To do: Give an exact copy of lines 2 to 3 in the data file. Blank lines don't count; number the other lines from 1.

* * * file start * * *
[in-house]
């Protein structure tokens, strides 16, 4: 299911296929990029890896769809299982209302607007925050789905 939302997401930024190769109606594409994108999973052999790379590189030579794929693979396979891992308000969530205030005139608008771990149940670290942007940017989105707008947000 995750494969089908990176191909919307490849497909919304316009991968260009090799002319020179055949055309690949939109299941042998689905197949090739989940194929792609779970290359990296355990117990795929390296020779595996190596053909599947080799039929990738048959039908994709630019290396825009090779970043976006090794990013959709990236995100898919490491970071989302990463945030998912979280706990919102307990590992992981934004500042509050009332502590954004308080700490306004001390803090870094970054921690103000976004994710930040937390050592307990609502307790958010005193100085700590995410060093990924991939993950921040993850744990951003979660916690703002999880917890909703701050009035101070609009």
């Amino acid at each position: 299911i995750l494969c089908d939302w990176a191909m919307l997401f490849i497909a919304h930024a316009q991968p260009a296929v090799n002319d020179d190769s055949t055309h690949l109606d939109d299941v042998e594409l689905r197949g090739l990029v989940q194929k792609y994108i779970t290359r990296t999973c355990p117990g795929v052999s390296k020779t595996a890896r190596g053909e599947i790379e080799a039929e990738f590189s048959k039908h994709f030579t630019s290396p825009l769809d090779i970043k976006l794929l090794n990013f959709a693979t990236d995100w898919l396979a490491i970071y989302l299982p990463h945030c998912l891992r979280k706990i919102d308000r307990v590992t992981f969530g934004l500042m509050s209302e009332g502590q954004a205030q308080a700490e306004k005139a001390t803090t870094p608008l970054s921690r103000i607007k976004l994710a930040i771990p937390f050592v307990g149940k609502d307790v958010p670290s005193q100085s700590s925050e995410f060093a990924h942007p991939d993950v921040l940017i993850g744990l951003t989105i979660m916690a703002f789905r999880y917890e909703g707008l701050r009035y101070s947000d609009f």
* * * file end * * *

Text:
């Protein structure tokens, strides 16, 4: 299911296929990029890896769809299982209302607007925050789905 939302997401930024190769109606594409994108999973052999790379590189030579794929693979396979891992308000969530205030005139608008771990149940670290942007940017989105707008947000 995750494969089908990176191909919307490849497909919304316009991968260009090799002319020179055949055309690949939109299941042998689905197949090739989940194929792609779970290359990296355990117990795929390296020779595996190596053909599947080799039929990738048959039908994709630019290396825009090779970043976006090794990013959709990236995100898919490491970071989302990463945030998912979280706990919102307990590992992981934004500042509050009332502590954004308080700490306004001390803090870094970054921690103000976004994710930040937390050592307990609502307790958010005193100085700590995410060093990924991939993950921040993850744990951003979660916690703002999880917890909703701050009035101070609009």
């Amino acid at each position: 299911i995750l494969c089908d939302w990176a191909m919307l997401f490849i497909a919304h930024a316009q991968p260009a296929v090799n002319d020179d190769s055949t055309h690949l109606d939109d299941v042998e594409l689905r197949g090739l990029v989940q194929k792609y994108i779970t290359r990296t999973c355990p117990g795929v052999s390296k020779t595996a890896r190596g053909e599947i790379e080799a039929e990738f590189s048959k039908h994709f030579t630019s290396p825009l769809d090779i970043k976006l794929l090794n990013f959709a693979t990236d995100w898919l396979a490491i970071y989302l299982p990463h945030c998912l891992r979280k706990i919102d308000r307990v590992t992981f969530g934004l500042m509050s209302e009332g502590q954004a205030q308080a700490e306004k005139a001390t803090t870094p608008l970054s921690r103000i607007k976004l994710a930040i771990p937390f050592v307990g149940k609502d307790v958010p670290s005193q100085s700590s925050e995410f060093a990924h942007p991939d993950v921040l940017i993850g744990l951003t989105i979660m916690a703002f789905r999880y917890e909703g707008l701050r009035y101070s947000d609009f």